Welding courses are usually very practical. You’ll use the equipment and try out welding yourself. There will be an element of theory work and you will need to learn about the health and safety guidelines governing it, but you’ll be mostly out ‘doing’ rather than sat in a classroom.
How dangerous is welding?
It’s not that dangerous if you’re properly trained to do it. However, there are a few things to be wary of – electric shocks, fire and inhaling poisonous fumes, for example. This is why a course is important as you’ll learn how to weld safely and what protective clothing to wear to reduce risk.
Do I need any specialist equipment?
No, this will all be provided for you on the course.
Will I need to purchase protective clothing?
You will need to wear protective clothing in order to do welding but for your course this will be provided for you. Most employers will also provide this so it’s unlikely you’ll have to buy any afterwards.
What are my options after I’m qualified?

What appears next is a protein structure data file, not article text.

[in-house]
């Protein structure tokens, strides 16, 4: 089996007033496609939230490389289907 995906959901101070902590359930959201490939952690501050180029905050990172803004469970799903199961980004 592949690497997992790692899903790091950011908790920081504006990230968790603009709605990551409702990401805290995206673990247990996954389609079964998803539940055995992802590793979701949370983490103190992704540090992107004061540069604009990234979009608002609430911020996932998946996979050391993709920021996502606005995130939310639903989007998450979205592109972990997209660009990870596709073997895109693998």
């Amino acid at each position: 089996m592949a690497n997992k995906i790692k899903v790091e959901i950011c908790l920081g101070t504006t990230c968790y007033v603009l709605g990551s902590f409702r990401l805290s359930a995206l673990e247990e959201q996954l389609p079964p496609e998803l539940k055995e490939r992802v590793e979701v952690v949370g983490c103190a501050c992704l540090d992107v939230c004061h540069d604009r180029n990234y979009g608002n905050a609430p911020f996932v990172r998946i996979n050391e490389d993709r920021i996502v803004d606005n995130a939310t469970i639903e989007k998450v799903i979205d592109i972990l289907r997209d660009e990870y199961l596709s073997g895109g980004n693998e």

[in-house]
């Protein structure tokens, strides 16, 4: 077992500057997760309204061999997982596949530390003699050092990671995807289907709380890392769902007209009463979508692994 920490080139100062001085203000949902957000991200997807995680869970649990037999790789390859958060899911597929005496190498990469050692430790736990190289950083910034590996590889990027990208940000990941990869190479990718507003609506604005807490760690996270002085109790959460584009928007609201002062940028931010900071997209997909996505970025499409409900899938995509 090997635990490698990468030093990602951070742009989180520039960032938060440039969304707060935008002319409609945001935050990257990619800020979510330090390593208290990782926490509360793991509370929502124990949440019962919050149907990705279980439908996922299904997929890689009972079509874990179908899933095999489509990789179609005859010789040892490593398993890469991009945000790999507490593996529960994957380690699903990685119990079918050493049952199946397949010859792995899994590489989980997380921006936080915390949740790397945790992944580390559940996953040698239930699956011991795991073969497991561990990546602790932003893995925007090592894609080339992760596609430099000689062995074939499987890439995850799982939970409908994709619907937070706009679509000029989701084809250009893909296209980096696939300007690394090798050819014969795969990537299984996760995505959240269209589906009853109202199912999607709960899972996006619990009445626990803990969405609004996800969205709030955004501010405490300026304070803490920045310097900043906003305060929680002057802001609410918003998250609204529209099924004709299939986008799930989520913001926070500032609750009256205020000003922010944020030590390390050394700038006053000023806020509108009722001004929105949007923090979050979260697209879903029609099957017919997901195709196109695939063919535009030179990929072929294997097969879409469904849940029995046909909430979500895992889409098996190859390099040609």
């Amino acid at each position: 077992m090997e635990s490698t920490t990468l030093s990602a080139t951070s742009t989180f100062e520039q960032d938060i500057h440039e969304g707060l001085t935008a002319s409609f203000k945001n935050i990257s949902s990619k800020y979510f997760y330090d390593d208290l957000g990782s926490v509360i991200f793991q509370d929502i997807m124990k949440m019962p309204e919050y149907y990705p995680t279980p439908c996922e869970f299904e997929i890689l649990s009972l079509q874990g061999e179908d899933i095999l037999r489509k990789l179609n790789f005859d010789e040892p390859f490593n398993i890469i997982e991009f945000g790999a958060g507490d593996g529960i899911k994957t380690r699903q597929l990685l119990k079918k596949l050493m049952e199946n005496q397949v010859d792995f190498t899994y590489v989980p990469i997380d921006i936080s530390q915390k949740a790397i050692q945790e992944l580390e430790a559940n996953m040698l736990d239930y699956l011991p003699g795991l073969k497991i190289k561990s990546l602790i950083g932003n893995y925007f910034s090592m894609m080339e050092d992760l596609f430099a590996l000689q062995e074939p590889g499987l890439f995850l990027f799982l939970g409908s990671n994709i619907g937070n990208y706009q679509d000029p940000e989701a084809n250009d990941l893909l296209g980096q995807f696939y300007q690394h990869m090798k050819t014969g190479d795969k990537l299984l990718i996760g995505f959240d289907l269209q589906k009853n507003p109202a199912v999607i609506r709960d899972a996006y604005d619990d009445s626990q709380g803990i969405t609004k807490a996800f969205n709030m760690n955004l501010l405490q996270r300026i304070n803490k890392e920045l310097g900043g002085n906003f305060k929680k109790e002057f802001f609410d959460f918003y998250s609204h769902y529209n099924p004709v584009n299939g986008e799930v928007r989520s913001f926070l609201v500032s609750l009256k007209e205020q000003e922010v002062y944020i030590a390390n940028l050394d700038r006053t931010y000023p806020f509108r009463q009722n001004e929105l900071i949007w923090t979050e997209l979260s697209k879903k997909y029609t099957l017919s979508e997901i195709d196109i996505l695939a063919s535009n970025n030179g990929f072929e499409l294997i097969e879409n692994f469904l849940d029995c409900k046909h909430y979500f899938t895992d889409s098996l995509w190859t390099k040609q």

Most welders work on a contract basis and sometimes this can mean working far from home for long periods of time. Others will be employed full time by manufacturing companies.
Which qualifications do I need to work as a welder?
Most employers will expect you to have some kind of qualification in this area and commonly this will be a Level 2/3 Certificate in one of the following – Fabrication and Welding Practice, Welding Skills or Engineering (in which you would pick the welding options). Many people gain these through doing an apprenticeship, so they will be employed in a welding job before they start working towards them.
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